Posted on 6 November 2019, updated on 15 March 2023.

You are new to GitLab, and bored by the obstacle course of deploying a single feature on Kubernetes or just curious about how GitLab CI-CD works? In 5 min you will know how to set up a simple automated GitLab pipeline to deploy your app in Kubernetes using Helm.

How does a GitLab pipeline work?

Firstly, I need to explain how GitLab pipeline works. You must have a .gitlab-ci.yml file in your repository. This file contains the different steps of your pipeline. Here is an example:

# Pipeline steps list
  - test
  - build
  - deploy

# Lint and unit tests
  stage: test
    name: node:18.12.1
    - npm install
    - npm run lint && npm run test

# Build step
  stage: build
    name: docker:stable
  - docker:stable-dind
    - docker build --build-arg NPM_TOKEN=$NPM_RO_TOKEN -t $REPO_NAME .
    - docker push $REPO_REGISTRY_URL:$TAG

As you can see, I defined here 3 stages: test, build, and deploy. I also have 2 jobs that belong to the stages: lint-test and build-push (they could be named after their stage but I choose to name them accordingly to their actions).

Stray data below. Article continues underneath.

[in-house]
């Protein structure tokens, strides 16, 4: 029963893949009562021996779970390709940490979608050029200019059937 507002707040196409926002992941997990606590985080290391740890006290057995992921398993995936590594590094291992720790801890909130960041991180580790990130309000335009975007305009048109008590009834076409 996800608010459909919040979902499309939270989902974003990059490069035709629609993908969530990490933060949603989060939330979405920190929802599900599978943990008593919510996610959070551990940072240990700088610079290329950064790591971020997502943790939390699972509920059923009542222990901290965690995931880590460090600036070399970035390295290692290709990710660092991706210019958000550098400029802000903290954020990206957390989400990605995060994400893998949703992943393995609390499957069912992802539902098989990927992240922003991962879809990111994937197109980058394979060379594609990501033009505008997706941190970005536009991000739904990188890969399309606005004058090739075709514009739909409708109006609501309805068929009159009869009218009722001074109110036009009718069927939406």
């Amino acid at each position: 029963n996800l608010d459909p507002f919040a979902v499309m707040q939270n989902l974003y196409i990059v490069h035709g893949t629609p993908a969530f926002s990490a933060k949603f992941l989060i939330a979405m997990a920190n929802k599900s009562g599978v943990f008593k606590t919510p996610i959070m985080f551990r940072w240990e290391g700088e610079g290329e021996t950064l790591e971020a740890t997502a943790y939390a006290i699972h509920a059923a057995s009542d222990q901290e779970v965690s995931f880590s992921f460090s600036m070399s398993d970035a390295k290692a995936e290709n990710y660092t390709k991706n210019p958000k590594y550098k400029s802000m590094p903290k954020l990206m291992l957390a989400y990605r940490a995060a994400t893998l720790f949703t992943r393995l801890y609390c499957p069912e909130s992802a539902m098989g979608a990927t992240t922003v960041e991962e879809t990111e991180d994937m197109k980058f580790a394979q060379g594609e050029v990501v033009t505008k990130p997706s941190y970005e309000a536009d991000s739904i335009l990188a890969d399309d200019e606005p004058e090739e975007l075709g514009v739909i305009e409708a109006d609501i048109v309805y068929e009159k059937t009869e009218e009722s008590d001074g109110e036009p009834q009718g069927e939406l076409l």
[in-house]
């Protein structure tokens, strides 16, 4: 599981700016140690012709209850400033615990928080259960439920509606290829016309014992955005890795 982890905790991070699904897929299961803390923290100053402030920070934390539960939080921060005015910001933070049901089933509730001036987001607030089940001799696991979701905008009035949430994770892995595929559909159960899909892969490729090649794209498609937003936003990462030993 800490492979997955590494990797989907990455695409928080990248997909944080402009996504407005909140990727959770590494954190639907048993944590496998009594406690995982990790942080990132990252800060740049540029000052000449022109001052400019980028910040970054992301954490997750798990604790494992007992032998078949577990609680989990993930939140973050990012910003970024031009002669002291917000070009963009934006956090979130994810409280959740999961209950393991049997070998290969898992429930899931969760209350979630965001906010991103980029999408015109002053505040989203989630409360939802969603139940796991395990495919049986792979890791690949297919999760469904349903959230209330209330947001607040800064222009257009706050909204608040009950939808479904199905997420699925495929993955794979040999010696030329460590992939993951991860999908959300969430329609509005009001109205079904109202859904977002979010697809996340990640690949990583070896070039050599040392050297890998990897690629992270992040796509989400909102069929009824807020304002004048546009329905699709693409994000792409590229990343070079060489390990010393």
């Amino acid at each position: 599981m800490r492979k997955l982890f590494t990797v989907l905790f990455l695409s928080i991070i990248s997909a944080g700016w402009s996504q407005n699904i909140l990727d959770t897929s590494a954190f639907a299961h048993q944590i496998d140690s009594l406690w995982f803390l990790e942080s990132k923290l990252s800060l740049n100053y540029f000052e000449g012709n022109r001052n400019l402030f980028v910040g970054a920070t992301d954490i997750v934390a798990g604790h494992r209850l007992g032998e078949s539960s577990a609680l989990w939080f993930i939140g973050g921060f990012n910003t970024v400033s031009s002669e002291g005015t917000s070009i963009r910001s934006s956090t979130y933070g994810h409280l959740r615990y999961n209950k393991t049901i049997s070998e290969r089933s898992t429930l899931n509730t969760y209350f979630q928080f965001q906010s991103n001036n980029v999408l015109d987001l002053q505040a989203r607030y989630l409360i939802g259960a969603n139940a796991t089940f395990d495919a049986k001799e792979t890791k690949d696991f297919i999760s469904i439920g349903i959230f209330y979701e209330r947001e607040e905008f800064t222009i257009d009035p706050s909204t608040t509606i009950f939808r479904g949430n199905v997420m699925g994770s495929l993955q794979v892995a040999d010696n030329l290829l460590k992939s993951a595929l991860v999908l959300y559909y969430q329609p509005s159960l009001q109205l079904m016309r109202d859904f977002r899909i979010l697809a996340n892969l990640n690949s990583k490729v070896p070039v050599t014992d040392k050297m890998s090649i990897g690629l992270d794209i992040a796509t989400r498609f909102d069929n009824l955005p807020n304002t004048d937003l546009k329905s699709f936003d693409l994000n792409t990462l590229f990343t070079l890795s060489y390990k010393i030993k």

Stages are executed sequentially following the defined order, and if there are several jobs for one stage, they are executed in parallel. In this example, they are executed every time you push some code in your repository, but Gitlab allows you to add a filter: execute a step on a specific branch, tag, and even trigger it manually.

You can notice that I don’t have a single job in the deployment stage: I will show it to you in the last part of this tutorial.

To understand the remaining parts of this CI, you must know what a gitlab-runner is. It is the process that executes your jobs. Gitlab-runners can be a process running on a VM, a pod in Kubernetes, and even scale as you need to use them. You can have several runners and differentiate them using tags and assign specific jobs or projects to them.

When you run a job, you can choose to use the default runner image or to execute your job in a specific image: in my example, the lint-test job is running inside a node:18.12.1 image. I also set up a service in the second job: a service is a Docker container linked to your job and executed at the same time.

For example, you can use it to link db instances for your tests or use docker-in-docker as I did.

As you can see, there are several environment variables: you have to add a variable bloc. It can be global or specific to your job. The other way is to set them in the Settings>CI/CD>Variables tab in your gitlab.